Roberto Carballes Baena has beaten Klizan and Ricardas Berankis on indoor hard, but both were in slower conditions in Moscow and St. Petersburg and it’s hard to fancy him to beat Richard Gasquet unless he can really drag the rallies out and get Gasquet tired.
Andrej Martin, another of those clay courters I mentioned earlier, has only played one match at this level indoors and it was that long ago that it was against Juan Ignacio Chela, who beat Martin in Vienna in 2010.
The last time that Martin won a match indoors at any level was back in 2017 when he beat Sergiy Stakhovsky at the Bratislava Challenger as a 3.43 chance – and he’s only played four matches on this surface since then.
So, it’s hard to see him beating Gilles Simon, who’s had to qualify to reach the first round and surely (unless he’s injured) Gillou won’t be losing this one.
Taro Daniel is playing well at the moment, having won the Hamburg Challenger indoors last week, and he takes on the player ranked one place above him in the rankings, Aslan Karatsev.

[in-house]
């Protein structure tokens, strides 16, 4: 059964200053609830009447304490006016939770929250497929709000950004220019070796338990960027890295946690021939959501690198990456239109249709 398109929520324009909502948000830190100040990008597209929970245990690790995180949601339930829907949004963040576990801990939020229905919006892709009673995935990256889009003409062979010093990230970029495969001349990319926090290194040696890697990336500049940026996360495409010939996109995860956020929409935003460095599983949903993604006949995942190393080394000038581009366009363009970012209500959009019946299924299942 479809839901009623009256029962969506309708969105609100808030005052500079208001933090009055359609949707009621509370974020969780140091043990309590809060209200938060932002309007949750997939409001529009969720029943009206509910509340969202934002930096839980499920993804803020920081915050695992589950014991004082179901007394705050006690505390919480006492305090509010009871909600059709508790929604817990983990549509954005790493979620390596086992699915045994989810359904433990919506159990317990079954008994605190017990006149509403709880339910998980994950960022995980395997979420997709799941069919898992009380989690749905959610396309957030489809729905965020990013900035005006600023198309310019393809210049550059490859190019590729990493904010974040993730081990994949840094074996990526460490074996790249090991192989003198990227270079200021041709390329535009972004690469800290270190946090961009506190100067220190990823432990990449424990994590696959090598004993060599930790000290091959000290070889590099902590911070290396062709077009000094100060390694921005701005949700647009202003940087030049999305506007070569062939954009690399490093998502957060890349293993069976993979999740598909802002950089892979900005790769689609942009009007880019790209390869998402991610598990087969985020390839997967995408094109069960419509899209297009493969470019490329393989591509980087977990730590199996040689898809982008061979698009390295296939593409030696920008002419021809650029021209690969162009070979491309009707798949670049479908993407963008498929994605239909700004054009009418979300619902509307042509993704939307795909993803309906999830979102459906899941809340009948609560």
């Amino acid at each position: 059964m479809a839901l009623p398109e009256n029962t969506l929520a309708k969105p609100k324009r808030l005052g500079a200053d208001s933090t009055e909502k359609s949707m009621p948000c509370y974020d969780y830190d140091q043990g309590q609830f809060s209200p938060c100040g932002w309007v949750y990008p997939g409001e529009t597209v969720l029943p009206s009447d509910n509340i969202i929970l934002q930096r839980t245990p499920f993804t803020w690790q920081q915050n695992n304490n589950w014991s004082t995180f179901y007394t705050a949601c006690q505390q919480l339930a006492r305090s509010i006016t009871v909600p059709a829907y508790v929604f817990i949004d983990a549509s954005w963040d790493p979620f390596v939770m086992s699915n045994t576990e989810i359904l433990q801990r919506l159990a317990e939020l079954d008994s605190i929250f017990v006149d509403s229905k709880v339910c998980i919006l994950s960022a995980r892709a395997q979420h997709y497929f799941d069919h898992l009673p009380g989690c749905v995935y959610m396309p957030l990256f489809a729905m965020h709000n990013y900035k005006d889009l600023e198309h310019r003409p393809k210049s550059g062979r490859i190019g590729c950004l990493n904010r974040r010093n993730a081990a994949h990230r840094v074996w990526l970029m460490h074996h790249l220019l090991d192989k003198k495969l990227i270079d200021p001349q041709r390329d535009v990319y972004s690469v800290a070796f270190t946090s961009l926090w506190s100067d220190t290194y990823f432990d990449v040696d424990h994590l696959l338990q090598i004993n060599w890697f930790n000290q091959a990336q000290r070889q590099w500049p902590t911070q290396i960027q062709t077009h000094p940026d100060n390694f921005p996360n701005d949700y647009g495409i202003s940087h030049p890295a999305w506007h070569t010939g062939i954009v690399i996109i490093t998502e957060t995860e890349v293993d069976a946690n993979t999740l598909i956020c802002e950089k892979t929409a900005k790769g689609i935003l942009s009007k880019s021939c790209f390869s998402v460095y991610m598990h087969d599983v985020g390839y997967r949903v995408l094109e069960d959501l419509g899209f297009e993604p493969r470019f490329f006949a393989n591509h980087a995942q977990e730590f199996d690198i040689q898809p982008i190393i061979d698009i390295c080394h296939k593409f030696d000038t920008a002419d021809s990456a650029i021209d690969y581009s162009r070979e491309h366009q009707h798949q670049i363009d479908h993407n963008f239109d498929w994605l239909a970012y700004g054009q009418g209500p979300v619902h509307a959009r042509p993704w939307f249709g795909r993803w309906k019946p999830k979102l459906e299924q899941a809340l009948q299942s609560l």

Both men qualified here in Sofia and have never faced each other before, but Daniel is tempting at 2.30 considering his confidence must be high right now and I don’t think it will be too quick for him here.
He’s played well on quick hard courts before and he’s very much a streaky sort of player who goes on good runs on all surfaces when he’s feeling good and Karatsev doesn’t have that much power in his game.
I watched him against Andreas Seppi in Nur-Sultan and wasn’t impressed and he was down a break in both sets to Marc-Andrea Huesler in qualies yesterday and was a tad fortunate to escape that one in straights, so I don’t mind taking Daniel as underdog in his current form at this price.
As far as the outright is concerned, now that the qualifiers are in the draw the only one that could be viable is Gilles Simon and he’s a possibility at around 23-1, but what would he have left in the tank after what seems likely to be a battle against John Millman in round two?
Probably not a lot and I’ll stick with my original two in Sofia this week.
0.5 points win over 12.5 games in set one of Troicki/Gerasimov at 4.30
0.5 points win Daniel to beat Karatsev at 2.30